Publisher dares to report

Britt Reid didn’t follow a traditional publisher’s job description, and I’m not just talking about his moonlighting as a masked crime fighter for more than 1,000 radio episodes in the 1930s, ’40s and ’50s, each one with a newsboy shouting “Sentinel Extra!” to sum things up at the end (“… Hornet still at large”), and in later years to sell the sponsor’s product, Orange Crush.

Back in the radio days, the “daring young publisher,” as each Green Hornet episode introduced him,   Reid sometimes acted like an editor-in-chief, or took the more hands-on approach of a managing editor. Sometimes he wrote or dictated editorials. In some episodes, he even went out to gather the facts himself — and wound up in great danger as a result. (See JHeroes Hornet overview page.)

Younger listeners should not confuse radio’s Britt Reid with 2011’s Seth Rogen Green Hornet movie, hitting on his secretary or calling her a “hottie.” Radio’s Hornet, written for a juvenile audience, showed no more interest in women than the average Saturday-matinee cowboy hero, which Rogen turned into a running “not gay” joke.
Rogen’s Reid also admits to being a dope about newspapers, and seemed unlikely to have a “second edition” Hollywood sequel. Not so the radio version, whose Britt Reid grew into the job after being given the newspaper by his father. The series had run for a decade when the elder Reid returned to the storyline in the late 1940s, proud of his son’s dual-identity accomplishments. (He also revealed his own secret — that as a lad he had ridden with another masked crime-fighter, his uncle the Lone Ranger, a fun plot link between the two similar adventure series produced at Detroit’s WXYZ.)

For the original Britt Reid, lines also blurred between the publisher and Gunnigan, who was Daily Sentinel city editor in name, but more managing editor in practice. I think Gunnigan was the only other titled Sentinel executive mentioned in the couple of hundred episodes I’ve heard, watched or read. (Newspaper job descriptions are a bit vague in other radio dramatic series, too.)

Sometimes Reid gave reporters news tips or explicit assignments, or gave direct orders to the city editor. At other times he dictated editorials to his secretary. And sometimes he just seemed bored with the place, giving the impression he was simply a playboy who slept late after nights on the town.

Radio fans knew that on his nights out, Reid was more inclined to jump in his supercharged car and fight crime with something punchier than an editorial. Of course that was the underlying theme of the entire series: That Reid had become a vigilante out of frustration with racketeers slipping through loopholes in the legal system.

As the Green Hornet, he pretended to be a crook himself, but used guile, trickery, blackmail, threats or coercion to get the real bad guys to incriminate themselves, while eluding the police himself… and, Robin Hood like, donating bad guys’ loot to charity.

Here’s an example, complete with some of Reid’s reflections on journalism. In this Murder Ring Racket episode, Reid and city editor Gunnigan debate the ethics of their sensation-minded competition, The Clarion, which is hiding an informant to get exclusive stories:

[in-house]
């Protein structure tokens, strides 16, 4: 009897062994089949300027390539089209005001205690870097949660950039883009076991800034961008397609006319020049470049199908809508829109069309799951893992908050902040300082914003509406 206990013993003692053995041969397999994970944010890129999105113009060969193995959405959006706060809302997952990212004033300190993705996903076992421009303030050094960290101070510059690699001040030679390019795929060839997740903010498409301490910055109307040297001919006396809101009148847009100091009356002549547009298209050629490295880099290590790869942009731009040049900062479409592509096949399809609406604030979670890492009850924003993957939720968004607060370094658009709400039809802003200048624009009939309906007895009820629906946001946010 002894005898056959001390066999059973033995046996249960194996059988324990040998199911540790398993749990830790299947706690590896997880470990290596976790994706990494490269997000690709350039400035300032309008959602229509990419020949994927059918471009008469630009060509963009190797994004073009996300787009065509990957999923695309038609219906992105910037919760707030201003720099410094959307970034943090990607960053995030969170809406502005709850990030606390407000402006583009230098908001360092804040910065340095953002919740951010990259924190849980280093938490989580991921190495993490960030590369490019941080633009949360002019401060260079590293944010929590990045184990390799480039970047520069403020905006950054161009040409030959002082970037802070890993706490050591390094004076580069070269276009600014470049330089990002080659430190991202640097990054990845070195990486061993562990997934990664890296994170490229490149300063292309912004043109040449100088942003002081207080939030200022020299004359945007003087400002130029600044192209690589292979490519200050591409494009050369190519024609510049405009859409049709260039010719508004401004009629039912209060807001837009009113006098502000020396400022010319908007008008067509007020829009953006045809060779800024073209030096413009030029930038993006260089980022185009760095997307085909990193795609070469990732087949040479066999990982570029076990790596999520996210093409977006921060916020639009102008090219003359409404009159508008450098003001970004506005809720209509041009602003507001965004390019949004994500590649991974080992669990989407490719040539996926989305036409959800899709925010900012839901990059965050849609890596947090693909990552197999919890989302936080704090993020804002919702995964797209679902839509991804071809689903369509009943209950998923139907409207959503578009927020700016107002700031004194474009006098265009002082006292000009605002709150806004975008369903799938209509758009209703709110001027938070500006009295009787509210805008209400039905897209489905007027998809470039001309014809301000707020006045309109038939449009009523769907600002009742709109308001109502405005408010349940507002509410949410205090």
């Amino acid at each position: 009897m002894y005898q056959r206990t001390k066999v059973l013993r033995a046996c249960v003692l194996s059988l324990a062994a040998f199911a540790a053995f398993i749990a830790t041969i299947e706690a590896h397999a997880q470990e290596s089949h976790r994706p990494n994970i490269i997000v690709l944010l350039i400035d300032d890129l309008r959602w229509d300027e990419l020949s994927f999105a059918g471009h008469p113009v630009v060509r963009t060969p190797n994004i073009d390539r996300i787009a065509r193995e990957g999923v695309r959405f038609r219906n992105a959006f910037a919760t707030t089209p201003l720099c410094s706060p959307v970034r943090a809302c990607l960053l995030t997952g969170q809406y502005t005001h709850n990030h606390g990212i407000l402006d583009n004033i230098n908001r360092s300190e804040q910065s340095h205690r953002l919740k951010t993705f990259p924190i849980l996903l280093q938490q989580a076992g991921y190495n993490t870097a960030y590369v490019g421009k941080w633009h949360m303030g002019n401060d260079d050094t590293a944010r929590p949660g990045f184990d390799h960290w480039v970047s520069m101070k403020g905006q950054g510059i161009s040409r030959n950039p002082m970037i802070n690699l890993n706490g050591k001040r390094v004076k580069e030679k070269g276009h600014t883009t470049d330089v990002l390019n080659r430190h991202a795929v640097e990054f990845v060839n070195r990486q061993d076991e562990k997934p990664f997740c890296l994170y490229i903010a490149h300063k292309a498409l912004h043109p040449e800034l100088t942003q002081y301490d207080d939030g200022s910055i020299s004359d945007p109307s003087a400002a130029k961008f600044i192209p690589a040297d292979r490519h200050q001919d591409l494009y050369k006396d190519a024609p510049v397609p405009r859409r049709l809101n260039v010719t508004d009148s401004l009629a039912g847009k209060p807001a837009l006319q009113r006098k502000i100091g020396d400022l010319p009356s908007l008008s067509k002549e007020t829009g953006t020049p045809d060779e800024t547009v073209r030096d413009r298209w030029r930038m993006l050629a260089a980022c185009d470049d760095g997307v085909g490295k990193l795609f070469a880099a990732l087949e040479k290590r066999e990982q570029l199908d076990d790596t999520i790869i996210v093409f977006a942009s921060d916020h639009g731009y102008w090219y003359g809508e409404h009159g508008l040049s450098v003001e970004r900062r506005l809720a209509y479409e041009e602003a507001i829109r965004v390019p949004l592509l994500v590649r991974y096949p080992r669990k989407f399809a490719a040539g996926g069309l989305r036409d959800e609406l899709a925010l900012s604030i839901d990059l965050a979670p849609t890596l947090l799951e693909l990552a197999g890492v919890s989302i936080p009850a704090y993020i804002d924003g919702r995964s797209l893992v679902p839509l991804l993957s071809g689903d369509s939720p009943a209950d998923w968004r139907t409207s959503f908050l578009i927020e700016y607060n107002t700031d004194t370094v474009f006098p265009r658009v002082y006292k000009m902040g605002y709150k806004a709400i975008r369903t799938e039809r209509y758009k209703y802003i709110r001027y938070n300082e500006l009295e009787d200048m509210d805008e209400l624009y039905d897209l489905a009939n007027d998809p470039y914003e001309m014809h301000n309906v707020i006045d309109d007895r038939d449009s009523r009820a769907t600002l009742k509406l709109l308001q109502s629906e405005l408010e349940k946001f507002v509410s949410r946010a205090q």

“The Clarion ought to think more of the public and less of yellow journalism,” Reid says. “What they’re doing is against the public interest.”

Later, Reid is on the phone with the Clarion’s publisher, trying to convince him to put the witness in police custody, even offering to give the Clarion an exclusive on the story — another sign that the Sentinel puts human rights and civic duty above the headlines

Reid’s secretary Lenore Case is in the act too — confronted by a hoodlum who mistakes her for someone from the other paper, which has hidden away a witness to get exclusive stories out of him. “The Clarion is a block further down,” she says, and slugs him with her purse, mentioning that she wishes it had a brick in it.

She also winds up helping Sentinel city editor Gunnigan track down a piece of the story when all the reporters are out of the office, and she spots a clue (footprints in the coal dust on a fire escape!) before the editor or the police.

(In the later years of the long-running radio show, the efficient Miss Case not only dabbled in reporting, but also became the Hornet’s confidante, a role that continued into the 1966-67 TV series and 2011 movie… which also made her a 21st century journalism school graduate, sadly settling for a secretarial job.)


The episode is also available at archive.org and RadioSpirits. In the broadcast, The Hornet introduces the story with the phrase “Murder Ring Racket,” and the episode is listed as “Crandall and the Murder Ring” with a 1939 date in some MP3 collections. However, the exhaustive 2010 book The Green Hornet by Martin Grams Jr. and Terry Salomonson lists the story under the copyright-registration script title, “Murder Seeks Its Victim,” with a June 5, 1940, broadcast date.

About Bob Stepno

mild-mannered reporter who fell deeper into computers and the Web during three trips through graduate school in the 1980s and 1990s, then began teaching journalism, media studies and Web production, most recently as a faculty member at Radford University.
This entry was posted in competition, ethics, GreenHornet, j-heroes, newspapers, publishers, radio, sensationalism, women. Bookmark the permalink.

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